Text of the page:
Don’t expect the itinerary to run like clockwork: Weather can change everything (they don’t call Drake’s Passage “Drake’s Shakes” for nothing!). We actually had to skip two landings during our cruise because the crew couldn’t safely get the landing crafts into the water, much less the passengers into the landing crafts. Our hands-on captain simply explained the situation and we continued sailing. The first missed landing actually led to more time on the Antarctic Peninsula proper, and every minute there turned out to be precious.

Don’t fret if your itinerary fails to include rounding Cape Horn– many passengers find it quite anticlimactic, in that you don’t really get very close and the weather out on the deck can sometimes be quite daunting.

Do consider itineraries that feature more than a quick trip to the continent. South Georgia and the Falkland Islands are actually almost as interesting as Antarcticaproper. The wildlife found in both destinations makes it worth several days at sea, and cruisers who crave a bit of history and civilization will find the small populations living on the edge quite interesting.

Do mull over ship size quite closely. Smaller ships generally have more frequent landings on the continent. On the other hand, larger ships typically handle high seas better than small ones (but any ships venturing to Antarctica are built to withstand sometimes punishing conditions — this is not the Caribbean or evenAlaska).

Do think twice about bringing the family. Antarctica cruises simply aren’t targeted to parents or grandparents traveling with kids. Great news for singles.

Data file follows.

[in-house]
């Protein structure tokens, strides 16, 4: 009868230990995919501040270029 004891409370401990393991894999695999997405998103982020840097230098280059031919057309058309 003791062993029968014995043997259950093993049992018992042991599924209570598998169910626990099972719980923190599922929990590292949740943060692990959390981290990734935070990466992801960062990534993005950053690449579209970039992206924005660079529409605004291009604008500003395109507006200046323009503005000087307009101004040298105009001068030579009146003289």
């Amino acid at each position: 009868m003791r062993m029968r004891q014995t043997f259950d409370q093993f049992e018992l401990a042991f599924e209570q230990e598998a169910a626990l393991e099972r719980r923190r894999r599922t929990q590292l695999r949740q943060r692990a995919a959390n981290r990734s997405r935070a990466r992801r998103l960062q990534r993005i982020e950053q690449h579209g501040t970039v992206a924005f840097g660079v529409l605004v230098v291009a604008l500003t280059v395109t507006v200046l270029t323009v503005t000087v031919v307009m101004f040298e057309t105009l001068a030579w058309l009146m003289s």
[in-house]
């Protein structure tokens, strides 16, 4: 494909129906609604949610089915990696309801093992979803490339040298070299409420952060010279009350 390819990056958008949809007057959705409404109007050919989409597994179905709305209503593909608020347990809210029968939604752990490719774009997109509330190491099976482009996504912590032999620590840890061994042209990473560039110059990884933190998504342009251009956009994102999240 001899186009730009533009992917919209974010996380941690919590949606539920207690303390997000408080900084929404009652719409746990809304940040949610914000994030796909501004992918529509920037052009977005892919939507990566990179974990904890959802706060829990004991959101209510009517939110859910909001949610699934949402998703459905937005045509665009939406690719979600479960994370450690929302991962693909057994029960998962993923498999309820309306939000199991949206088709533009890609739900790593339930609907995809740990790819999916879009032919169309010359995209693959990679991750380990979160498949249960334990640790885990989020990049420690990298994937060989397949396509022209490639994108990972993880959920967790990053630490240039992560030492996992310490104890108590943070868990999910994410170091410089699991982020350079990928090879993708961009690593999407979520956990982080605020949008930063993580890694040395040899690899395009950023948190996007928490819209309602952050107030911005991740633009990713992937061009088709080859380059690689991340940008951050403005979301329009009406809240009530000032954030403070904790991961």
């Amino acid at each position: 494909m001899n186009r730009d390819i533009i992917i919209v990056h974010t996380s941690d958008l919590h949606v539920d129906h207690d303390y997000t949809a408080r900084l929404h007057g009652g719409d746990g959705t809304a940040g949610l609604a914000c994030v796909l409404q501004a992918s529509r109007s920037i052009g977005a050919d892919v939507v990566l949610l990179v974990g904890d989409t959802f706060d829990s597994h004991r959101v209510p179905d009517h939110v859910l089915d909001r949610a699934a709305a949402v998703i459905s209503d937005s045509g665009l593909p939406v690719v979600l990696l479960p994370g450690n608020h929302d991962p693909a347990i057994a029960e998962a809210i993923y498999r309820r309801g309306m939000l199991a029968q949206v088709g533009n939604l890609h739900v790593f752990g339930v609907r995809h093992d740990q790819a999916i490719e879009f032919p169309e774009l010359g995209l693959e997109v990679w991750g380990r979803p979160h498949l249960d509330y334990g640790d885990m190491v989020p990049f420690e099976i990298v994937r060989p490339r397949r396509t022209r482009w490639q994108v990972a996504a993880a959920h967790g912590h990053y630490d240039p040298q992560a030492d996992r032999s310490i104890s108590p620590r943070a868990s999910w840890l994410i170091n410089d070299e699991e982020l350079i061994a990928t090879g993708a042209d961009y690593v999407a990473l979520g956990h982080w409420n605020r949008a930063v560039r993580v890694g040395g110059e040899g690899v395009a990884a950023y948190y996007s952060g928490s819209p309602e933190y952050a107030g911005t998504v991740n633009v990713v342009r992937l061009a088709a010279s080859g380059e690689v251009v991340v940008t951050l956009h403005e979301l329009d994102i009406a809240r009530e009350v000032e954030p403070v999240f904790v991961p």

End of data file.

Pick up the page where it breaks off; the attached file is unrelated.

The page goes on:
We would not recommend a line or ship that simply sails near the Antarcticacoast, but never allows land exploration. That would be like looking at a menu, but never getting to order a meal. Why go that far and not march with the penguins?

There may be a few disappointments: long lines for tenders (something smaller ships don’t have) and the limited amount of time we had on land (driven by the number of passengers, but also by ecological concerns and regulations). That being said, we would discourage anyone from going to Antarctica who expects a “typical” cruise experience — stick to the other six continents if you’re looking for bustling casinos, shopping ’til you drop, or typical shore excursions.

Best Budget Line (Large Ship): Hurtigruten

Why: This popular Scandinavian line offers great value for your dollar.

Who Will Like It? Veteran cruisers that aren’t comfortable committing to one of the smaller ships and but are looking for a new destination experience.

Join fellow members from STI aboard the MS Fram in January, 2013: